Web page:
This dish is a bit of a show pony in my paleo recipes repertoire. It’s a perfect meal to serve to your non-paleo friends, partners, or fussy kids. It’s so yummy, hearty and filling, they won’t even remember to ask about the missing pasta. Speaking of pasta, I don’t think I can technically call this a lasagna as it’s missing the actual lasagna pasta sheets but it still retains the traditional shape, layers, colours and flavours.
The key to a good lasagna is a tasty, hearty base sauce. I believe this lasagna sauce tastes as good as it does because of the grass-fed beef used in the recipe. I’ve been paying attention to the beef mince sauces I make with grass-fed mince versus regular grain-fed and I can say with outmost certainty that the grass-fed beef based sauces are more delicious. The rest is just good fresh produce and a bit of patience as it does take a little while to assemble all the layers. It’s a good recipe to make on the weekends and you can get you kids or partner involved in preparing all the layers.
For no dairy folks, it’s totally fine to leave out the last layer of ricotta and grated Parmesan. I used those two cheeses as they contain less lactose and ricotta is mostly whey protein as most of the casein is removed during the making of the cheese. You can alternatively make a puree from pre-cooked cauliflower, olive oil and cashews processed until smooth. This can be used as a ‘white cream sauce’ topping.
- 2 tablespoons virgin olive oil
- 1 brown onion, diced
- 1¼ teaspoon sea salt
- 1 teaspoon ghee
- 500g grass-fed beef mince (1.1 lb.)
- ⅔ cup dry red wine
- 3 garlic cloves, finely diced chopped
- ⅔ teaspoon black pepper
- ⅔ teaspoon sweet paprika
- 3 cups tomato passata
- 1 large parsnip, peeled and sliced thinly
- 1 large eggplant, sliced into 1 cm-thick disks (1/2 in.)
- 1 teaspoon sea salt
- 2 tablespoon virgin olive oil
- 5 tablespoons virgin olive oil
- 2 teaspoons ghee
- ½ cup torn fresh basil leaves
- 5–6 button mushrooms, sliced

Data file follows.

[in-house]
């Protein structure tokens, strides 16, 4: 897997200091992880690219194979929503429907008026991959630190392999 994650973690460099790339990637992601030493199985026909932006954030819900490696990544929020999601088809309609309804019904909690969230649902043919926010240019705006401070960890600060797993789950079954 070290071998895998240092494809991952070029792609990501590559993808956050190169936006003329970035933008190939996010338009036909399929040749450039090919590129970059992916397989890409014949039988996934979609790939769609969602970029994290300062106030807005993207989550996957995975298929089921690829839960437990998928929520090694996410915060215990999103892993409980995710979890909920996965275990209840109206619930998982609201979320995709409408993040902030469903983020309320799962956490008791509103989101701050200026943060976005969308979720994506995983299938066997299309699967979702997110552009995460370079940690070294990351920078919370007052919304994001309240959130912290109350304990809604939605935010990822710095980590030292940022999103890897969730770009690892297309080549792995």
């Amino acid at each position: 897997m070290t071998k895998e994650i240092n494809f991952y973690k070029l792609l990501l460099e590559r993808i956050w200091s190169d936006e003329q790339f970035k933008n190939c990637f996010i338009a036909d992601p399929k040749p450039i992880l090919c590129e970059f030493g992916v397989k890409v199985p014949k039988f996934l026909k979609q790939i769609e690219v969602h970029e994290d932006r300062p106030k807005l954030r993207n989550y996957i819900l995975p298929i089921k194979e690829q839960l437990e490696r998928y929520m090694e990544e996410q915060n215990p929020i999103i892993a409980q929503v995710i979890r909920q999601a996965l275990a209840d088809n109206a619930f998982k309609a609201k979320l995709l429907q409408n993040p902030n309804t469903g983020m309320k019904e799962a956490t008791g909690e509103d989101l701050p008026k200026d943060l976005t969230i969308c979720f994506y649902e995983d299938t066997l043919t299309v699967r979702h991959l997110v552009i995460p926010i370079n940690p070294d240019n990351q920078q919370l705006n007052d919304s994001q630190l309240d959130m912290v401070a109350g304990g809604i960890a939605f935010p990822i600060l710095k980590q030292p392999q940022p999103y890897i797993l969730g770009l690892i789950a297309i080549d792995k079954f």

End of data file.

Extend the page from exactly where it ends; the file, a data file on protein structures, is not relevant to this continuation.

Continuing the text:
- 2 cups baby spinach leaves
- 3 medium zucchini, sliced vertically into thin ribbons
- 1 ½ cups ricotta cheese (optional)
- 2–3 tablespoons grated Parmesan cheese (optional)
- Cherry tomatoes to garnish
- Heat oven to 180°C (355°F). Place a layer of parsnip slices with a little ghee in a deep lasagna tray and pre-bake in the oven for 15 minutes, this will help to soften them slightly before we build the rest of the layers. Set aside
- To make the sauce, heat 2 tbsp of olive oil and sauté onion with a pinch of salt for 5-8 minutes, until slightly caramelised. Add 1 tsp of ghee and bring the heat up to high. Break the beef mince and add to the frying pan. Use a spatula or a potato masher (my little trick) to stir and break the mince apart into small pieces, as it tends to clump together during cooking. Cook for about 5–6 minutes, until browned.
- Add red wine, garlic, pepper, paprika and salt to cooking meat and fry for a further 3-4 minutes. Add tomato passata, bring to boil and turn the heat down to simmering temperature. Cook for 10 minutes. Meanwhile, sprinkle eggplant slices with sea salt and set aside for 10 minutes to draw out some of the juices. Rinse and pat dry. Heat the oven back to 180°C (355°F).
- In another frying pan, heat 2 tbsp olive oil and 1 tsp ghee. Fry the eggplant in batches for 2-3 minutes on each side, until light golden brown. Add more olive oil and ghee as you go along. Set aside, by this stage all our layer ingredients should be ready.
- Take the baking tray out of the oven and start layering the lasagna in the following order: pre-cooked parsnips, ⅓ of tomato meat sauce, eggplant slices, fresh basil leaves, mushrooms, the rest of the meat sauce pressed down evenly, baby spinach, zucchini, drizzle of olive oil and some cracked black pepper. Cook in the oven, at 180°C (355°F), for 35–40 minutes. See step-by-step pictures below. If using ricotta and grated Parmesan cheese, add on top of the lasagna at the 20 minutes cooking-time mark. Increase the heat to 200°C (390°F) for the last 10–15 minutes. Garnish with fresh basil and a few cherry tomatoes. Serve with a side mixed salad.Cook’s notes: Tomato passata is basically a fresh tomato puree but you can use diced tomato instead, just process them into smoother consistency in a food processor or blender.
Check out my Eat Drink Paleo Cookbook – a fantastic addition to any kitchen, filled with exclusive recipes, cooking tips and easy guide to paleo. Also just out, the new Rejuvenate program, which I co-authored with a medical nutritionist Claire Yates – it will teach you how to achieve radiance, wellness and longevity through food and holistic living.